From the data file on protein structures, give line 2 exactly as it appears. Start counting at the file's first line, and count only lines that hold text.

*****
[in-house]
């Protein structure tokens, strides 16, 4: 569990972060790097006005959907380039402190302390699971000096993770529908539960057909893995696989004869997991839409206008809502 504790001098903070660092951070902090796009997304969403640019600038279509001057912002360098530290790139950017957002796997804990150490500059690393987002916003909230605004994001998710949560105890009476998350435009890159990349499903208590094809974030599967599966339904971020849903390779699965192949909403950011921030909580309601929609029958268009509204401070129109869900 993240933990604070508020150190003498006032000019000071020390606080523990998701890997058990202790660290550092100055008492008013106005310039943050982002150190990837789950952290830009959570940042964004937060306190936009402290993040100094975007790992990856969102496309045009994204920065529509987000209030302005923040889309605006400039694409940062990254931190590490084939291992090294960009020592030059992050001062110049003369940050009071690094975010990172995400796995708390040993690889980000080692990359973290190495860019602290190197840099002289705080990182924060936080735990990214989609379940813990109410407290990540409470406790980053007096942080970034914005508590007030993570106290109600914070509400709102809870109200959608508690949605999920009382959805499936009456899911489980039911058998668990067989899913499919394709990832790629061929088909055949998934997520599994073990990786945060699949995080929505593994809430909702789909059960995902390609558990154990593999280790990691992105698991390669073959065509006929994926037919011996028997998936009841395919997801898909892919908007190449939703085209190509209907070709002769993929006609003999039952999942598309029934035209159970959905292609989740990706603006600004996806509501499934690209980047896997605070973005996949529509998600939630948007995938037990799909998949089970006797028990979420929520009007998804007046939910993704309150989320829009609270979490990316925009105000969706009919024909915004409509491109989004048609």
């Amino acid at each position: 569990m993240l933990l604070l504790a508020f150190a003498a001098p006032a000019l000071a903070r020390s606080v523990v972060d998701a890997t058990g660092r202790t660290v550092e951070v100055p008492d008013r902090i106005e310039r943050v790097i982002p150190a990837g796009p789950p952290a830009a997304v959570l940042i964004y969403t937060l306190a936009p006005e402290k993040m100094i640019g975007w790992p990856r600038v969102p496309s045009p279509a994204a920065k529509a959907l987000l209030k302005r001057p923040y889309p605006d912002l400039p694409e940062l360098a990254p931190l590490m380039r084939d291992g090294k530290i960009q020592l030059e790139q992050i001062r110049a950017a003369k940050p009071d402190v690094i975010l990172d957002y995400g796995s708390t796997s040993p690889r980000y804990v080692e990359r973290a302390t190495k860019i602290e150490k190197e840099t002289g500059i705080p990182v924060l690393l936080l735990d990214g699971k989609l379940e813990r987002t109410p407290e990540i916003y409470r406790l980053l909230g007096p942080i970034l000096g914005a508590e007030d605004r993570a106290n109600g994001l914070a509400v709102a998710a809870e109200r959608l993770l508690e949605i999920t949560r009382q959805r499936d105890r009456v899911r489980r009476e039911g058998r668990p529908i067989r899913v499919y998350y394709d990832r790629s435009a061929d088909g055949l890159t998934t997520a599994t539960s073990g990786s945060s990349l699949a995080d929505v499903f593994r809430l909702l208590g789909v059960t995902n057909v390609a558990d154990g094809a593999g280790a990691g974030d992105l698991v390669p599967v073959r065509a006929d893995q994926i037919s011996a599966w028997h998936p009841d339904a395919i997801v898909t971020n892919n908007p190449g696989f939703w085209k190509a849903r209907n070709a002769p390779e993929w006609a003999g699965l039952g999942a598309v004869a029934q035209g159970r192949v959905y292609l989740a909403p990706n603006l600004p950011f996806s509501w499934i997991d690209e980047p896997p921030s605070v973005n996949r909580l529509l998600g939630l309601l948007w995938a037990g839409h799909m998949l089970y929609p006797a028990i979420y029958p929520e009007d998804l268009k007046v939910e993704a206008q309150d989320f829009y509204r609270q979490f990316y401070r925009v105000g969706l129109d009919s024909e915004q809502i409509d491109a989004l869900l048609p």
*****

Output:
């Protein structure tokens, strides 16, 4: 569990972060790097006005959907380039402190302390699971000096993770529908539960057909893995696989004869997991839409206008809502 504790001098903070660092951070902090796009997304969403640019600038279509001057912002360098530290790139950017957002796997804990150490500059690393987002916003909230605004994001998710949560105890009476998350435009890159990349499903208590094809974030599967599966339904971020849903390779699965192949909403950011921030909580309601929609029958268009509204401070129109869900 993240933990604070508020150190003498006032000019000071020390606080523990998701890997058990202790660290550092100055008492008013106005310039943050982002150190990837789950952290830009959570940042964004937060306190936009402290993040100094975007790992990856969102496309045009994204920065529509987000209030302005923040889309605006400039694409940062990254931190590490084939291992090294960009020592030059992050001062110049003369940050009071690094975010990172995400796995708390040993690889980000080692990359973290190495860019602290190197840099002289705080990182924060936080735990990214989609379940813990109410407290990540409470406790980053007096942080970034914005508590007030993570106290109600914070509400709102809870109200959608508690949605999920009382959805499936009456899911489980039911058998668990067989899913499919394709990832790629061929088909055949998934997520599994073990990786945060699949995080929505593994809430909702789909059960995902390609558990154990593999280790990691992105698991390669073959065509006929994926037919011996028997998936009841395919997801898909892919908007190449939703085209190509209907070709002769993929006609003999039952999942598309029934035209159970959905292609989740990706603006600004996806509501499934690209980047896997605070973005996949529509998600939630948007995938037990799909998949089970006797028990979420929520009007998804007046939910993704309150989320829009609270979490990316925009105000969706009919024909915004409509491109989004048609």